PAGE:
Most growers know that understanding the composition of their soil is essential to making informed decisions. It can affect actions such as what crops to grow and what amendments to apply to the soil. Thankfully, soil testing can help farmers understand the physical attributes of their soil (such as percent composition of sand or clay) as well as the quantity of nutrients present.
Although testing to determine the physical attributes of the soil is straight-forward, testing nutrient levels in the soil can be more complex. This is partly because different kinds of tests yield substantially different results. Today I’ll help you understand the various kinds of tests. The knowledge applies choosing the right soil test for your farm as well as understanding the results.
Here’s a brief overview of the different kinds of soil nutrient analyses on the market today.
The Basics of Nutrient Testing
In short, nutrient tests work by using some sort of acid to dissolve (or extract) nutrients from the soil. All basic nutrient analyses reveal the quantities of extractable macronutrients in the soil. These include nitrogen, phosphorus, potassium, magnesium, calcium and sulfur. Most tests also provide information about the quantities of available micronutrients, including iron, zinc, copper, manganese and boron.
Strong Acid Extracts
As the name implies, strong acid extracts use strong acids to dissolve the nutrients in the soil sample. The most widely used strong acid test is called the “strong acid Mehlich 3 extract.” Harkening back to high school chemistry, the stronger the acid used to extract nutrients from the soil, the more nutrients it can to dissolve. The Mehlich 3 is the test most often used by land grant universities across the Midwest and Southeast. It was specifically developed to work well on especially acidic soils.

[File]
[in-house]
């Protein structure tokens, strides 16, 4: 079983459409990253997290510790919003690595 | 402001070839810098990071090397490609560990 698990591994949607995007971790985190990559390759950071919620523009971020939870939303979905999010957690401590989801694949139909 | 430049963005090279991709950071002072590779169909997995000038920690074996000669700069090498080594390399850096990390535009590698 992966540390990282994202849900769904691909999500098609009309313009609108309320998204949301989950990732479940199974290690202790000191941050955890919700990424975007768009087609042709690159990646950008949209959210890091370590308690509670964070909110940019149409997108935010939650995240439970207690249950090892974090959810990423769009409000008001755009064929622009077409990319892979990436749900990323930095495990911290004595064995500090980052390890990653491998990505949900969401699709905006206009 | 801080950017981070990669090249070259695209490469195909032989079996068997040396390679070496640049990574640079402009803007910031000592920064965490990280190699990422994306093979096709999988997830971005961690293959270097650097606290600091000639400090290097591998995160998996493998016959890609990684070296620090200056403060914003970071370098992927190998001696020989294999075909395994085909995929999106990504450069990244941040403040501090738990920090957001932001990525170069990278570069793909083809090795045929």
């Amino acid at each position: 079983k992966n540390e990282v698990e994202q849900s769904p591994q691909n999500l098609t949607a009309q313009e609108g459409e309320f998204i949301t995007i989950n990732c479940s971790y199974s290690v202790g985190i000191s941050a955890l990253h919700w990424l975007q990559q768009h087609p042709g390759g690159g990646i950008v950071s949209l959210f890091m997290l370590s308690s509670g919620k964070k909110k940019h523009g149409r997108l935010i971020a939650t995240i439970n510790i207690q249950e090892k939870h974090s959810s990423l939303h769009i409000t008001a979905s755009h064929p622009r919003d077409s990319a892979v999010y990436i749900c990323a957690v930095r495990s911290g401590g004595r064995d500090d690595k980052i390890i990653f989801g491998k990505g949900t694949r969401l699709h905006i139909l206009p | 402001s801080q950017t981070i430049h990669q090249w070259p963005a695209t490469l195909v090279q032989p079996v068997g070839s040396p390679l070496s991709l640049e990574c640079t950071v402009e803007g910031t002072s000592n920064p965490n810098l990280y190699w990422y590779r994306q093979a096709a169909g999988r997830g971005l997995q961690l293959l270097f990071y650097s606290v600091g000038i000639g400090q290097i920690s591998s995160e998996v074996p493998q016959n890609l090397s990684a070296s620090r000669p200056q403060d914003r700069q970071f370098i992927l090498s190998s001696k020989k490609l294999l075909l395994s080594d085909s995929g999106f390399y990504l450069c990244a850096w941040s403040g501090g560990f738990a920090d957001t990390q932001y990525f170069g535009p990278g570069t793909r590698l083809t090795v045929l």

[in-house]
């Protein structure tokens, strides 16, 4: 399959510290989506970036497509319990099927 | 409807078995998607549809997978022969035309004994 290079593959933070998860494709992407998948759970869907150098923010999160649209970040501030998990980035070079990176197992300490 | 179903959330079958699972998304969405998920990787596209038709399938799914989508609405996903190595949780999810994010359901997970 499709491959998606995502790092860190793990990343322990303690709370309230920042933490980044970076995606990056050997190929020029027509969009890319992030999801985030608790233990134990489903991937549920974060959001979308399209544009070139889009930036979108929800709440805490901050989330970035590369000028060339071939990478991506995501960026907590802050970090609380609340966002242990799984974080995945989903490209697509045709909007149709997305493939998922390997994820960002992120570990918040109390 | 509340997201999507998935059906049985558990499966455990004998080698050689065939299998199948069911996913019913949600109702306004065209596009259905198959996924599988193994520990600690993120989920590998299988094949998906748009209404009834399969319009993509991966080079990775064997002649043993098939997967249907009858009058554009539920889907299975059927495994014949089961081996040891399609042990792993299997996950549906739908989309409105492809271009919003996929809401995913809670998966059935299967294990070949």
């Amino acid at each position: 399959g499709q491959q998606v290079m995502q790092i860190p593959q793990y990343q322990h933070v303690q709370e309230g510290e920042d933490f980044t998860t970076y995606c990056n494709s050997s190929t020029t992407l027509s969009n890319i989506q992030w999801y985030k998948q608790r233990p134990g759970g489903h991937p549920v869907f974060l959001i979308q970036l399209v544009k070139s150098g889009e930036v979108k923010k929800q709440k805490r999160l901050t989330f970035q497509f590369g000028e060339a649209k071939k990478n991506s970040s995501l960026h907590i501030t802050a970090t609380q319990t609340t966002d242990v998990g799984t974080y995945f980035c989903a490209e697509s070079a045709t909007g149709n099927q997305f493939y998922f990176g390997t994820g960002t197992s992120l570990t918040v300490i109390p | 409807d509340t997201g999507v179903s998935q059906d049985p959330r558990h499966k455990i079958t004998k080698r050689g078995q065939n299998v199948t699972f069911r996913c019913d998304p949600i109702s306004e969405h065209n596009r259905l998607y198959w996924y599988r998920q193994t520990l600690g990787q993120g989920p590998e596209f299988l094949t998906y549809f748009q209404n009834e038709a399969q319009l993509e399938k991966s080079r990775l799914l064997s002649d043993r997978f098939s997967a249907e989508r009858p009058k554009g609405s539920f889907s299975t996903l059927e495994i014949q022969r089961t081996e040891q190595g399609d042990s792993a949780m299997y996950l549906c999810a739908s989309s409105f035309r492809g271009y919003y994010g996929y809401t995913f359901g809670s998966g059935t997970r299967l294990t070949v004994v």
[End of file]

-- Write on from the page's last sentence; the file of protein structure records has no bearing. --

Weak Acid Extracts
Weak acid extracts, on the other hand, use a much weaker acid to dissolve the nutrients from the soil sample. Today, the most commonly used weak acid test is the “weak acid modified Morgan extract.” This is the standard test used by most universities across the Northeast. Comparing the (modified) Morgan and Mehlich 3 tests with one another, the Mehlich 3 typically extracts three to 30 times as much phosphorus from the same sample as the Morgan test does.
The Pros and Cons
Although the debate continues, many growers who use the modified Morgan test believe that a weak acid extract does a better job of identifying the amount of nutrients in the soil that are available to crops. Out in the field, the argument goes, the soil is exposed to a variety of weak acids from rainfall and root secretions (or exudates) from crops, but no strong acids. Although there might be substantial additional nutrients in the soil, without a strong acid to extract them, they remain tied up and unavailable to crops.
Strong acid extracts can, however, be especially important in revealing other things about soil. The Mehlich 3, for instance, is typically used to determine a soil’s Cation Exchange Capacity, commonly called the CEC. This is a measure of the soil’s ability to hold nutrients. More specifically, a soil’s CEC speaks to its ability to hold positively charged nutrients (cations) including calcium, magnesium, potassium and ammonium.
Choosing the Right Test for Your Farm
There is no right answer in choosing between weak and strong acid extractions. Both kinds of tests can have their advantages in different situations. Now that you know the basics, call the lab at your nearest land grant university or consult with your local extension agent to help you make a final decision on which test is best for your farm.